Long-form sales letters are coming back for certain markets.
There was a time a few years ago when the VSL way outperformed the long-form sales letter but now, the long-form sales letters are coming back for certain markets and my real estate market seems to be one that is appealing to right now. And then, we got more sophisticated with adding one-click upsells and crossed sells and the buyer sequences to ascend them through kind of our product ladder if you opt-in and you purchase a program that teaches you how to get deals and how to, for example, we just talked about go to a bank and negotiate a thousand property package, well, what’s the next thing you’re going to need? You’re going to need to know how to fund that package and so then, the next natural progression would be, “Hey, buy my Getting the Money program to teach you how to fund these deals using private money, investment partners, and what we call, portfolio lenders.”
Then, certainly, once they get a taste of how they can get the deals and how they can get the money then we need to build the foundational systems and processes for them to grow and scale their company and so then we ascend them to our coaching programs and some of our other high-end events and, you know, so it’s either market right to the opt-in, market right to a webinar registration, which webinars have always have performed well for us and continue to do so. You know, what we’re doing right now with something really cool that I learned from Ryan Deiss, which is the blog launch and that’s where, instead of blasting email after email during a launch like maybe a six or seven-day launch sequence for a specific product to send that traffic to your opt-in or to your video sales letter.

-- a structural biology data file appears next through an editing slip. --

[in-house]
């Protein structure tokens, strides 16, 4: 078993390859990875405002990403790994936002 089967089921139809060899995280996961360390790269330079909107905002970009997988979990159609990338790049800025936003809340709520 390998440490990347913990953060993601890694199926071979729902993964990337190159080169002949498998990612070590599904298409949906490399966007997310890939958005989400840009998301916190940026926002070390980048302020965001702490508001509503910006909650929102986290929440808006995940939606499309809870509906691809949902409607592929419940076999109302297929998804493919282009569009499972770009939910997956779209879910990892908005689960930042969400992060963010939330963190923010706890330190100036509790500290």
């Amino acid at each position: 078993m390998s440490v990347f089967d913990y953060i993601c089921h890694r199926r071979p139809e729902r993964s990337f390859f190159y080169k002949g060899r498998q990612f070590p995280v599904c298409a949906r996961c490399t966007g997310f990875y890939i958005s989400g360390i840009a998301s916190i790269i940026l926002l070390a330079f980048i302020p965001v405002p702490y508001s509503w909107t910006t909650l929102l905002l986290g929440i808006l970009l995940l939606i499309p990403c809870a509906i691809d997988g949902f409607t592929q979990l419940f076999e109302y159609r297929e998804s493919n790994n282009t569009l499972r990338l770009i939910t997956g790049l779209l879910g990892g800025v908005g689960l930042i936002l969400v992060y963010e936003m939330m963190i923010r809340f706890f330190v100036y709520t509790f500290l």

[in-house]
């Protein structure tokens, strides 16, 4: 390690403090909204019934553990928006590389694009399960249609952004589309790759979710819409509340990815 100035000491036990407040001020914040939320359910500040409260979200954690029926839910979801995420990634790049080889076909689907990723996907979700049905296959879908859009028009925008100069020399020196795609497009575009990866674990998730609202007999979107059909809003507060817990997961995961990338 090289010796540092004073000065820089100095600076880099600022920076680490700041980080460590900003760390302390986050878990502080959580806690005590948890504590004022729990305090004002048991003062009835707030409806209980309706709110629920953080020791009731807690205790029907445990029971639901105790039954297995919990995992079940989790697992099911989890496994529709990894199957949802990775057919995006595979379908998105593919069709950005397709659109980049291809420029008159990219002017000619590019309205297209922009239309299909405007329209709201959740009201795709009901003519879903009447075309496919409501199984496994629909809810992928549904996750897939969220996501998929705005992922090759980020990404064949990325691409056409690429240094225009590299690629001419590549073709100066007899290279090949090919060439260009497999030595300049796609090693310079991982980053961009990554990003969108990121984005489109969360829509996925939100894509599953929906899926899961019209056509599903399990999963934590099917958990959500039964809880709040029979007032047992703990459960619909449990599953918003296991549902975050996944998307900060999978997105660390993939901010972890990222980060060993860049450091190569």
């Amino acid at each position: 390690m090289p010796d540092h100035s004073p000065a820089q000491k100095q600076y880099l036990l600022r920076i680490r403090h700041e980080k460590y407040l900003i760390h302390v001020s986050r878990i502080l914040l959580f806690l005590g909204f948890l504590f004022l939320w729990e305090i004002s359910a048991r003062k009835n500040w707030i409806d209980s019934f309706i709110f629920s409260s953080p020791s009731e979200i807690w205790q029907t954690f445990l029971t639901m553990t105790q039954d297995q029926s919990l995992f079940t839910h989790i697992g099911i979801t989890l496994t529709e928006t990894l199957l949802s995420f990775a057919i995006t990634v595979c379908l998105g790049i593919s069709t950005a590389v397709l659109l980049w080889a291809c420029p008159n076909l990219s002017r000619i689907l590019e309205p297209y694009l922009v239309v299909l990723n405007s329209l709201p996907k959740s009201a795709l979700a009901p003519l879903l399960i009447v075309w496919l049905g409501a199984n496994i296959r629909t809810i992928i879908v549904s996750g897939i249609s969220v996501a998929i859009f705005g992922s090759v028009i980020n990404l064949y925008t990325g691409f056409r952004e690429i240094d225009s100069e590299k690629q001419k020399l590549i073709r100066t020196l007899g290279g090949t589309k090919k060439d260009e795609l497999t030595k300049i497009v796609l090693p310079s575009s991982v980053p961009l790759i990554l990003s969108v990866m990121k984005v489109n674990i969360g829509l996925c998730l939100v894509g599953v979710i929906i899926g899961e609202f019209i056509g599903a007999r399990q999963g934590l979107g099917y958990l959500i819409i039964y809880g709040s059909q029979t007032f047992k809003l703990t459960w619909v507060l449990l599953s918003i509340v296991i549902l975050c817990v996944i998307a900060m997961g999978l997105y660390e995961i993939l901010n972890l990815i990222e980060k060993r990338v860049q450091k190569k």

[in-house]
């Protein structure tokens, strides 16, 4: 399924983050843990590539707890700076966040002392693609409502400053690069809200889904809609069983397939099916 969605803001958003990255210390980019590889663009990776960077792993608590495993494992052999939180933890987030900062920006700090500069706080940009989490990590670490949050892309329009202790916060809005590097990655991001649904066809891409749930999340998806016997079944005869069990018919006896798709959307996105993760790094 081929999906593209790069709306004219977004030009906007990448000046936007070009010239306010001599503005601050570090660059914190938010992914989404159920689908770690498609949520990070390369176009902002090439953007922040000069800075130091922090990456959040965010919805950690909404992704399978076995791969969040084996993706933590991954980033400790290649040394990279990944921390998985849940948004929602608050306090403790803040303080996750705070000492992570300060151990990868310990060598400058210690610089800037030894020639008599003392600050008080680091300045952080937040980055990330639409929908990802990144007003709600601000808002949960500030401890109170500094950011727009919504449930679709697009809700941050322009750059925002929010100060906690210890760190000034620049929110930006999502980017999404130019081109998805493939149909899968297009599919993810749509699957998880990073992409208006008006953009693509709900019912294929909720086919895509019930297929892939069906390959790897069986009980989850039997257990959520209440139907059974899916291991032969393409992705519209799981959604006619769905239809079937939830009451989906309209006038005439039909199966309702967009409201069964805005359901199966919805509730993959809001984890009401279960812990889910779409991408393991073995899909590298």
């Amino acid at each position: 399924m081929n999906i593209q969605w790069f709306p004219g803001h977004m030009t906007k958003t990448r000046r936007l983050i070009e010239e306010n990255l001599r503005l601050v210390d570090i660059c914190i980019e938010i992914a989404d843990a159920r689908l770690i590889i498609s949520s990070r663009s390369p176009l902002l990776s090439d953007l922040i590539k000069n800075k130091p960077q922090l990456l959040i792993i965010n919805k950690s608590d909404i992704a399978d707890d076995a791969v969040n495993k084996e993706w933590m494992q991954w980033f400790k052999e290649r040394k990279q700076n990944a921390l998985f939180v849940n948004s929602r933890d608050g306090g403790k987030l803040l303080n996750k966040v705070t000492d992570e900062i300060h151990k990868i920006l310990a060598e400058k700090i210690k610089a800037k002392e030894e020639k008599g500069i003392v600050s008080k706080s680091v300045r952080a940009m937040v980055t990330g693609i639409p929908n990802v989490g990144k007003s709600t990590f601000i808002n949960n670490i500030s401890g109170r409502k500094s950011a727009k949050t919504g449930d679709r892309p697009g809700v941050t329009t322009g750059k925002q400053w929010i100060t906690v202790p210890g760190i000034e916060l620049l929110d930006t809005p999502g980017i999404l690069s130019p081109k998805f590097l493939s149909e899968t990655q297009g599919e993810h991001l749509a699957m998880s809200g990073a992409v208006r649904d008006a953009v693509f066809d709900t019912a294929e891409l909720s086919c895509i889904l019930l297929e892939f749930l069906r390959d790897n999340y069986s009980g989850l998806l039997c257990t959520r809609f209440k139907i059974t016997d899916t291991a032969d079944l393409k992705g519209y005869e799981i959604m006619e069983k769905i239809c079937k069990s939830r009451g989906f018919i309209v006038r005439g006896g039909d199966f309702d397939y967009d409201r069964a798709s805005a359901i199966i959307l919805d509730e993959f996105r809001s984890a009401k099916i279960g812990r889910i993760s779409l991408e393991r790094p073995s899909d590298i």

We were able to send them to, a really long informed and very detailed content pieces posts on our blog. And so, we’ll write like, a series of three blog posts that are all centered around promoting a certain product and then, we drive that traffic right to those blog posts and I have found out that block lunch for us at least, internally, the conversion rates are running bout neck and neck so I can send the same amount of clicks to my video sales letter funnel as I send to my blog launch funnel just straight to my blog and the end result in terms of sales and earnings-per-click is just about equal. We’ve added some things to the arsenal that are really working as we evolved with the times.
So, the blog launch that’s from Ryan Deiss. Are you part of his DM Lab or did you take some of his certification courses at digitalmarketer.com?